For a while, if you were a diesel and wagon fan, you had some options; Volkswagen graced us with a manual TDi Jetta and Golf five-door, Mercedes-Benz floated the E-Class over here, and last but not least was BMW. The F31 launched in 2012, replacing the E91 we just looked at:
2011 BMW 328i xDrive Sports Wagon 6-Speed
It was larger in pretty much every way, but also took on a more aggressive stance. It looked lower and meaner than the E91, especially when outfitted with M equipment. Gone were the manual and six-cylinder options, but you did get the option of selecting even more trim lines and a diesel, to boot. That’s exactly what we have here; a well-optioned 2017 328d xDrive, representing the end of F31 production. As the G21 hasn’t yet arrived and there’s currently no wagon available from BMW, nor are there plans to bring the diesel over yet, this really represents a unique opportunity:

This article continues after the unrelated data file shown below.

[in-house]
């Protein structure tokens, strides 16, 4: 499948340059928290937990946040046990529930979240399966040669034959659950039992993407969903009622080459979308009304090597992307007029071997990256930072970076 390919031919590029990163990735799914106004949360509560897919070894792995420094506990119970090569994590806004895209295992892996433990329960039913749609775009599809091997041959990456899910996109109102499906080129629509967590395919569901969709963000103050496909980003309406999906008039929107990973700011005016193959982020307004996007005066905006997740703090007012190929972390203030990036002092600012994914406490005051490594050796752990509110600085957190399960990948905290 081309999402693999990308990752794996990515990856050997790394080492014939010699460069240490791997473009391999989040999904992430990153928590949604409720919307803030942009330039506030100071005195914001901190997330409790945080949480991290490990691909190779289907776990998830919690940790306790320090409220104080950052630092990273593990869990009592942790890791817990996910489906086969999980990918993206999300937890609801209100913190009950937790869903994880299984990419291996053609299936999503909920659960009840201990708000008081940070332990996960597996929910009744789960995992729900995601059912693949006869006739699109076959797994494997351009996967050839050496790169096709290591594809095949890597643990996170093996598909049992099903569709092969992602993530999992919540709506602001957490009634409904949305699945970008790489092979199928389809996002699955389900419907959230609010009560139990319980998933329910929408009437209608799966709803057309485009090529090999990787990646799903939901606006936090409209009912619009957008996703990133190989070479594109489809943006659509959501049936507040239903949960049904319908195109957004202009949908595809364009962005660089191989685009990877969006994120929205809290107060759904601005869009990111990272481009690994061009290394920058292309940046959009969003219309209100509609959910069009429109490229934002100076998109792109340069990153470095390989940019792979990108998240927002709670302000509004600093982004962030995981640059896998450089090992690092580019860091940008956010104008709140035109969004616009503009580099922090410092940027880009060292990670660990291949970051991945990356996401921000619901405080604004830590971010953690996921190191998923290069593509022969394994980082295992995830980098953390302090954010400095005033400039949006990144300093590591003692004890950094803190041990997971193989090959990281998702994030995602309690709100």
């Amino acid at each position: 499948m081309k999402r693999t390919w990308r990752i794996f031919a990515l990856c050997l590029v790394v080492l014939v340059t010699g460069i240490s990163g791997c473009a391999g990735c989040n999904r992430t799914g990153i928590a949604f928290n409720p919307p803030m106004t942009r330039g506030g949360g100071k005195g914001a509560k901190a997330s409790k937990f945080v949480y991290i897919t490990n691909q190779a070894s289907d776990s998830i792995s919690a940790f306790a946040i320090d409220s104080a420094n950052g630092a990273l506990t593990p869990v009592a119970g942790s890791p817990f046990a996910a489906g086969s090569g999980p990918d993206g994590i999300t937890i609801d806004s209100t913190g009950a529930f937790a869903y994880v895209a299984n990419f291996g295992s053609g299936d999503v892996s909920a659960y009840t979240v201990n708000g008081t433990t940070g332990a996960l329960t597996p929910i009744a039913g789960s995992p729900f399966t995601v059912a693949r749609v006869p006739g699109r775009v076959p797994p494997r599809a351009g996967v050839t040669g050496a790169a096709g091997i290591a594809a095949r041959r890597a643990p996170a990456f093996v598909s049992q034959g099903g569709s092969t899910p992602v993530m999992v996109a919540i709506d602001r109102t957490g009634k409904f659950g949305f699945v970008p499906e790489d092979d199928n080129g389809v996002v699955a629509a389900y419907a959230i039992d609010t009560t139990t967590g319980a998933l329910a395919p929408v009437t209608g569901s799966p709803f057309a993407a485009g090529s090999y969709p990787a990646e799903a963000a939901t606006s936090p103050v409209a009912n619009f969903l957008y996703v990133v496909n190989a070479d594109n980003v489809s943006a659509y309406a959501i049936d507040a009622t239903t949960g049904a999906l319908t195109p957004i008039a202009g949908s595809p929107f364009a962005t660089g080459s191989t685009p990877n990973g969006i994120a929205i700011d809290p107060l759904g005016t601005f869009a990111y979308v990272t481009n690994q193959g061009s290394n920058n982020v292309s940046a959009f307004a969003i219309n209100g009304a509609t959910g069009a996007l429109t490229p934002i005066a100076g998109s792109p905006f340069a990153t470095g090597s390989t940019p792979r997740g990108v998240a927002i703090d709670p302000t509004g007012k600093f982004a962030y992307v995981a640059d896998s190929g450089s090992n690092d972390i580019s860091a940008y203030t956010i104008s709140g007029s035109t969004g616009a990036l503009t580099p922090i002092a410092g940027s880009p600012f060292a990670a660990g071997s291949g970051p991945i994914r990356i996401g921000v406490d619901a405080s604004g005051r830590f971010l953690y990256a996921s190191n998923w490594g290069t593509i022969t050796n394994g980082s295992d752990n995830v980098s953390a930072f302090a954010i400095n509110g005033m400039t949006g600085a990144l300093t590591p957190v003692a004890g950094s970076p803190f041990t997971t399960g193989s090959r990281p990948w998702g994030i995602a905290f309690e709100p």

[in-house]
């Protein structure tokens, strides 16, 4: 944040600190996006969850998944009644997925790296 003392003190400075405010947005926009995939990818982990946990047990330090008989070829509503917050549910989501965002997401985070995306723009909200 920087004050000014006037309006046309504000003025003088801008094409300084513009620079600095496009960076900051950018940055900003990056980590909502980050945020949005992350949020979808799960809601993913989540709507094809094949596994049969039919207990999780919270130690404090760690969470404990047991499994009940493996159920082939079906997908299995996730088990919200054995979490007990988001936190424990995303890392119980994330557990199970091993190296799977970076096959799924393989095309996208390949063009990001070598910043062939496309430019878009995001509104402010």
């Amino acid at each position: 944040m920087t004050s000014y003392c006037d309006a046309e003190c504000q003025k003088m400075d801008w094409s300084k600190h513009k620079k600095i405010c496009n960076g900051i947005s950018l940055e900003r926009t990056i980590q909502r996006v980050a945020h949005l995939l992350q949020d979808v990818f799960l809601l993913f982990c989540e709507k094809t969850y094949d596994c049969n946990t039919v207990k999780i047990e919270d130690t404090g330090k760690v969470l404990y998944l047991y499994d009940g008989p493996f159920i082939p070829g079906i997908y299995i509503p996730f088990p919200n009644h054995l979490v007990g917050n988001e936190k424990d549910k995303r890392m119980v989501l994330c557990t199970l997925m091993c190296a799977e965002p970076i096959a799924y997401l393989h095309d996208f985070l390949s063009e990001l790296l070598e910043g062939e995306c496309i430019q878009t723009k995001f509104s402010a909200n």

The story behind BMW’s foray into diesel power in the U.S. was pretty interesting. BMW had developed the M21 2.4 liter turbocharged inline-6 diesel in the 1970s with fuel prices rising; it finally launched in the early 1980s with the E28 524td. But you probably best know that motor for its appearance in mid-80s American iron; an attempt by Ford to improve the fuel economy of its large executive Lincoln Continental. The marriage didn’t work; although the M21 was a good motor (especially when compared to GM’s diesel!), gas prices were falling and the economy was recovering by the time it finally came to market. But since BMW went through the effort to get the M21 legal for U.S. shores, they brought the 524td over here, too. It was a slow seller in the E28 lineup; equipped only with an automatic, BMW dealers shifted 3,635 of the diesels.